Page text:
I saw that I could keep up the pretence no longer.
“Let me walk behind you as your servant,” I said. “If any heed me, I pray you make what tale you can for me.”
“What can I say to you in thanks?” she cried quickly, and letting go my hand which she yet held. “If you are slain, it is my fault. Tell me your name at least.”
“Ranald Vemundsson, a Northman of King Alfred’s,” I said. “Now I am your servant—ever.”
Then Thora left my side suddenly, and ran forward to meet the foremost horseman—for they were close to us—calling aloud to Osmund to stay. And he reined up and leaped from his horse with a cry of joy, and took her in his arms for a moment.
I got my cloak around me, pulling the hood over my helm, and stood in the shadow where I was. I saw the jarl lift his daughter into the saddle, and the whole troop turned to go back. The footmen cast down their burdens where each happened to be, and went quickly after them; and I was turning to go my way also, when a man came riding back towards me.
“Ho, comrade,” he said, “hasten after us. Mind not the things left in the boat. There is supper ere we go.”
I lifted my hand, and he turned his horse and rode away, paying no more heed to me. That was a good tale of things left that Thora had made in case I was seen to be going back to the boat.
Then I waxed light hearted enough, and thought of my other plan. Kolgrim saw me coming, and the boat was ready.
“Have you flint and steel?” I said to the fisher as I got into the boat.
“Ay, master, and tinder moreover, dry in my cap.”
“Well, then, take me to those ships we saw. I have a mind to scare these Danes.”
It was a heavy pull against the sea to where they lay afloat now, though it was not far. I fired all three in the cabins under the fore deck, so that, as their bows were towards the town, the light would not be seen till I was away.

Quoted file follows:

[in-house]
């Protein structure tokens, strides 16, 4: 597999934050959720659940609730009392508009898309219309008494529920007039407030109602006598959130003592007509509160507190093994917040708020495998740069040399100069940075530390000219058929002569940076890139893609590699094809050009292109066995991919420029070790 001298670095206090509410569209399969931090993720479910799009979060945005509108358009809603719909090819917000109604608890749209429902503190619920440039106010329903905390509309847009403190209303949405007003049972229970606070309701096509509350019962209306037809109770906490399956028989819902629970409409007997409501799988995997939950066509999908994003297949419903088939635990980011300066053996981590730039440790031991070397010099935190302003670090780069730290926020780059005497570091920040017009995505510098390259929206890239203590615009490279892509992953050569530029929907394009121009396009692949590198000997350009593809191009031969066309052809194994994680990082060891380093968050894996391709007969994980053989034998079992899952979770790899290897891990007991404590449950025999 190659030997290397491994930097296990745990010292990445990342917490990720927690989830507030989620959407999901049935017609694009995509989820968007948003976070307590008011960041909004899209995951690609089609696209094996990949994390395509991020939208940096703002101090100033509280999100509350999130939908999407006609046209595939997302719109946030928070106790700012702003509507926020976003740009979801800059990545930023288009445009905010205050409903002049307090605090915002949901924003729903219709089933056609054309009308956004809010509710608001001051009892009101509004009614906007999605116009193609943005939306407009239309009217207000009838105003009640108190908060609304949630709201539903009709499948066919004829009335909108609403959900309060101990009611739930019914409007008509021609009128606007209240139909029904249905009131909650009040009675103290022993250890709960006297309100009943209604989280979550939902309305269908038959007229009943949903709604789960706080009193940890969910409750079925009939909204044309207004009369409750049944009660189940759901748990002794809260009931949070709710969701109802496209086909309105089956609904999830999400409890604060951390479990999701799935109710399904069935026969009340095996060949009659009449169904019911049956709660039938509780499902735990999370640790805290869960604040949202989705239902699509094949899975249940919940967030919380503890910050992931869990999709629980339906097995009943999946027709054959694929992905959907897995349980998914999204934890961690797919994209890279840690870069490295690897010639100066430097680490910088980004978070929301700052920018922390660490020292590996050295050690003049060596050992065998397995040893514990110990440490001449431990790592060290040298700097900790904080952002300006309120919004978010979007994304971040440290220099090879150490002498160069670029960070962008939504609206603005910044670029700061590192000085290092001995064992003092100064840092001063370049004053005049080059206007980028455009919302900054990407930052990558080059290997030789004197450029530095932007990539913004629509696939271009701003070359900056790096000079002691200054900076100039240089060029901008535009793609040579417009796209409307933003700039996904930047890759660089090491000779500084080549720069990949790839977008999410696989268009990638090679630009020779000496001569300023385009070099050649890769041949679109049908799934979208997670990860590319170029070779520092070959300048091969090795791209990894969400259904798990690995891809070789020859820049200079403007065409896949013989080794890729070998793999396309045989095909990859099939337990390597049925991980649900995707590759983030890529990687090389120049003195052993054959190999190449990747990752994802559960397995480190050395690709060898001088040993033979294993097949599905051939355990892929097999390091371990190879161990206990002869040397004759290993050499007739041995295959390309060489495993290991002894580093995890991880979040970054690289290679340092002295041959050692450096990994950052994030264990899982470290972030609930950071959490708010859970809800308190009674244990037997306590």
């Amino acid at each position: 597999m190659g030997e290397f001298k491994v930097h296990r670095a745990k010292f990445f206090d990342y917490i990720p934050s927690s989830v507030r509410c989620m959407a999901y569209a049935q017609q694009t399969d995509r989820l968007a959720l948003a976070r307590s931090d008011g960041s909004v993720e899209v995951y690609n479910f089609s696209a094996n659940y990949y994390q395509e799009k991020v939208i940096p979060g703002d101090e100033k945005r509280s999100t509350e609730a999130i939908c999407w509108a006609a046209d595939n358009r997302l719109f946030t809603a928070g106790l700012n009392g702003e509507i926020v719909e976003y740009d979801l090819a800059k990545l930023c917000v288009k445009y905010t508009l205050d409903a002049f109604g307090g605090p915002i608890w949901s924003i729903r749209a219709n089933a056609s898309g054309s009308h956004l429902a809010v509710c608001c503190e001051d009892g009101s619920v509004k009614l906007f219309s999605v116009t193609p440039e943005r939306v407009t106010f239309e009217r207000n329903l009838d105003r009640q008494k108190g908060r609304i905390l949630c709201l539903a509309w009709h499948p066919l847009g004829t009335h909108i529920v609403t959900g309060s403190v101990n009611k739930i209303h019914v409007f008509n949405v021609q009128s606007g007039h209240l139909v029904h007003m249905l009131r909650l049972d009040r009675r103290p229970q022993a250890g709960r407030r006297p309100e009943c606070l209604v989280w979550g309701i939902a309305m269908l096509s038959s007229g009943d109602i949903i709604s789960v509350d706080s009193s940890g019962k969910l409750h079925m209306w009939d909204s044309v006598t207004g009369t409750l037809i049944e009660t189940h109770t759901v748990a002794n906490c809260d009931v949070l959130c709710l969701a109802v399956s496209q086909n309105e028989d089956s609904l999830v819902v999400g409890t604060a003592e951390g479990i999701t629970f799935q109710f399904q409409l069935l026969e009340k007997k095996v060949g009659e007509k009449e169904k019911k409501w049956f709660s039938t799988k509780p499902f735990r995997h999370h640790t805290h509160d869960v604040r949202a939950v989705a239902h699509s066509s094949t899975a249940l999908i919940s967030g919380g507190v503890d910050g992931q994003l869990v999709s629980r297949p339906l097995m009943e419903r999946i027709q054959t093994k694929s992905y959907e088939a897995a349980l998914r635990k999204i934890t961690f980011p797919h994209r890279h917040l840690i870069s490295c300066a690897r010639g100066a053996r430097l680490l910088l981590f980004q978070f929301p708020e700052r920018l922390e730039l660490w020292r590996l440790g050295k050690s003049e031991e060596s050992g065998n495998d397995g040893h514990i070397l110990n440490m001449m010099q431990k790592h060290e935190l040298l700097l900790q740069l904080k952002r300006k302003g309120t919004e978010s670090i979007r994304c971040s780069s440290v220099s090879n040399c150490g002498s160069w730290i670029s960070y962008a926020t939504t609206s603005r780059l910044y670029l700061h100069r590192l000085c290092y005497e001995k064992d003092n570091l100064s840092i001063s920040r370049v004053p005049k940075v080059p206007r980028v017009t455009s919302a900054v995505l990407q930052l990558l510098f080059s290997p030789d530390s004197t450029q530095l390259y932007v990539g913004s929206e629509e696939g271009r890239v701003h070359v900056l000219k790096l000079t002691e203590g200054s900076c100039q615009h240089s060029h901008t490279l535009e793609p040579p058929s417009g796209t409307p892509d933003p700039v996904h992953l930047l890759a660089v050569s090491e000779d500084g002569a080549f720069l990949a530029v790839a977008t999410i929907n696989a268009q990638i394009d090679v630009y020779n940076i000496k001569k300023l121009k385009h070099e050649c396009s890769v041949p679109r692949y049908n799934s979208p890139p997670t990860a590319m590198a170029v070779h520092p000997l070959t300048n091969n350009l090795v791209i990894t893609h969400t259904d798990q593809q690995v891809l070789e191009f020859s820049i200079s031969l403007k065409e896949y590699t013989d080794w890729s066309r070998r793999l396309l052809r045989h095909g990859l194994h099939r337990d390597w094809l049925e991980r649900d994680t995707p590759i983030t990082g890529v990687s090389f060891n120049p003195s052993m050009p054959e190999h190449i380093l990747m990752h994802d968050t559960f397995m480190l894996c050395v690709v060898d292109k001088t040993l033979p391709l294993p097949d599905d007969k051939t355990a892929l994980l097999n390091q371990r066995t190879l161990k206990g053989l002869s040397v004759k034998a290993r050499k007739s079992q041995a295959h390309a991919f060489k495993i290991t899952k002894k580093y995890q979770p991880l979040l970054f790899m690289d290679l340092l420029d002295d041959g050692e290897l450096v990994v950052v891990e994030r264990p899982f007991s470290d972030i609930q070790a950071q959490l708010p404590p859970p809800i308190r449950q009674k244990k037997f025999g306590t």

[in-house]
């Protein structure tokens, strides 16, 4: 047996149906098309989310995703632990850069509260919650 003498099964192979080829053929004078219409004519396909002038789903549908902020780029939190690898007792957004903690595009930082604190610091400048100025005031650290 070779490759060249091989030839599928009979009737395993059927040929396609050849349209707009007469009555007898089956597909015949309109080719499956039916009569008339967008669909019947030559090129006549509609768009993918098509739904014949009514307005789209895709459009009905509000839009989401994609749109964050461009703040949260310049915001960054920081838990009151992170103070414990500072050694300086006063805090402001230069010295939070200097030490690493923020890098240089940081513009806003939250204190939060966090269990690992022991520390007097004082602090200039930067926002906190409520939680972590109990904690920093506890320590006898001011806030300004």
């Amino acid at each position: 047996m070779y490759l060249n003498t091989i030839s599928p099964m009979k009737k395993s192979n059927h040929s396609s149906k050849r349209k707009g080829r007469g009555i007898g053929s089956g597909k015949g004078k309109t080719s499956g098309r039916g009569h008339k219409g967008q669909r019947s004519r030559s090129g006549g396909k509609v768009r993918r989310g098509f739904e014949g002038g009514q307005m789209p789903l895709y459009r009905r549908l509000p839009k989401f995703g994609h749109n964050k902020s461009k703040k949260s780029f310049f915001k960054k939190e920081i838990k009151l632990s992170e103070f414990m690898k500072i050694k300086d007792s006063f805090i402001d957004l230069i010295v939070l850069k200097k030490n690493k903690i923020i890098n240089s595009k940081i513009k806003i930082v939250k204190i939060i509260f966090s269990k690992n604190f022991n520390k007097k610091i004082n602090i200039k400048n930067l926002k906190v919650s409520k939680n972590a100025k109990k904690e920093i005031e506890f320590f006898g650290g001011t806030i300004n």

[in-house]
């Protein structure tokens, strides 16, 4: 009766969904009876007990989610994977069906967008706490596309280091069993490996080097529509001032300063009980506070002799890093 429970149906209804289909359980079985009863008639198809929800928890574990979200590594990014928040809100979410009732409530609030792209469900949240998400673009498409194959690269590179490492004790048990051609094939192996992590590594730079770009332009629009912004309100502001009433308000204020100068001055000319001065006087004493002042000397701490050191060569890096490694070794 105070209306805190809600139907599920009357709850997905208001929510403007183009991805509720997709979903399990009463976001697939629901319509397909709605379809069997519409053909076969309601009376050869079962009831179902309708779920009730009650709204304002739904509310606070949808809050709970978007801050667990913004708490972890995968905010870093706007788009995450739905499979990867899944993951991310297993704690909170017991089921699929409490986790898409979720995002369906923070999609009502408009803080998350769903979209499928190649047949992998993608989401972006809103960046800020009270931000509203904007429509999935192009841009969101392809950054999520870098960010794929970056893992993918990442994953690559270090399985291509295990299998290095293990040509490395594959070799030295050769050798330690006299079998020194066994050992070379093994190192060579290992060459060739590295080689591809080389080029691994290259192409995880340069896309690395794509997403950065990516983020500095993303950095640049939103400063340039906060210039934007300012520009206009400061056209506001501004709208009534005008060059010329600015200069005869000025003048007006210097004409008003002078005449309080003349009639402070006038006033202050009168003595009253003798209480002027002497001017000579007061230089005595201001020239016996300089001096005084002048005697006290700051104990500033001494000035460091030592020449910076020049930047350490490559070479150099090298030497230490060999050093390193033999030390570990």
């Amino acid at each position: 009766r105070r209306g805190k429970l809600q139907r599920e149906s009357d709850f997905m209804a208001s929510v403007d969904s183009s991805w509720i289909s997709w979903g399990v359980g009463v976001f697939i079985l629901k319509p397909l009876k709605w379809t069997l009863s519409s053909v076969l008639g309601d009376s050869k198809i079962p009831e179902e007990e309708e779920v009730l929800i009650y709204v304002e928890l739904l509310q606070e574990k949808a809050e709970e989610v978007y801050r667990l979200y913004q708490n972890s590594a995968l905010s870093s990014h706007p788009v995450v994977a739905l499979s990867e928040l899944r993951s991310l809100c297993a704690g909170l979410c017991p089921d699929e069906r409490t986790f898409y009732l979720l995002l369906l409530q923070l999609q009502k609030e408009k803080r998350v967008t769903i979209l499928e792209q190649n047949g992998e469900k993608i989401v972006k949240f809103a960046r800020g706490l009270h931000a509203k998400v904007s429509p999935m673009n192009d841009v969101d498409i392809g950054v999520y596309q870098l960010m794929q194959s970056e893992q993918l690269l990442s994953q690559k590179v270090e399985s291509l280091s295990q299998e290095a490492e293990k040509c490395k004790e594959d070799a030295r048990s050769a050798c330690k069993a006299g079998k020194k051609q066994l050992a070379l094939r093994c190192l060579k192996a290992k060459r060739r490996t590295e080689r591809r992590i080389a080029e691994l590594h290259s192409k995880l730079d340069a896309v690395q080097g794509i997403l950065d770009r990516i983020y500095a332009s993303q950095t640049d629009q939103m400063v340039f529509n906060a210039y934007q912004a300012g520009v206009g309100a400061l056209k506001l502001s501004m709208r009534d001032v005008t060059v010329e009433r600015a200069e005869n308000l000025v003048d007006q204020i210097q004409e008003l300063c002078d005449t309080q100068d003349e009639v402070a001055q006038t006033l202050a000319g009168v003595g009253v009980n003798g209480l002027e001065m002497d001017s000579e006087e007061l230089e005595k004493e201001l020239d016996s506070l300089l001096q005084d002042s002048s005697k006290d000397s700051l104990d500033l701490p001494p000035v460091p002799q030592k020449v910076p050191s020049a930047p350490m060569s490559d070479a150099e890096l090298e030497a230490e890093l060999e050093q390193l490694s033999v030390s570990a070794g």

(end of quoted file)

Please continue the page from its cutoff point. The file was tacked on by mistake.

Then we went swiftly back to Kolgrim, and as I mounted and rode off, the blaze flared up behind us, for the tarred timbers burned fiercely in the wind.
“That will tell Odda that the Danes are flying. And maybe it will save Wareham town from fire, for they will think we are on them. So I have spoiled Jarl Osmund’s supper for him.”
Then I minded that this would terrify the Lady Thora maybe, and that put me out of conceit with my doings for a moment. But it was plain that she was brave enough, for there were many things to fray her in the whole of this matter, though perhaps it was because Kolgrim stayed beyond the river that she made so sure that I was a man of King Alfred’s and no friend to the Danes.
So we rode away, pleased enough with the night’s work, and reached Poole in broad daylight, while the gale was slackening. Well pleased was Odda to see me back, and to hear my news.
Then he asked me what I would do next. There seemed to be no more work at sea, and yet he would have me speak with King Alfred and take some reward from him. And I told him that the season grew late, and that I would as soon stay in England for this winter as anywhere.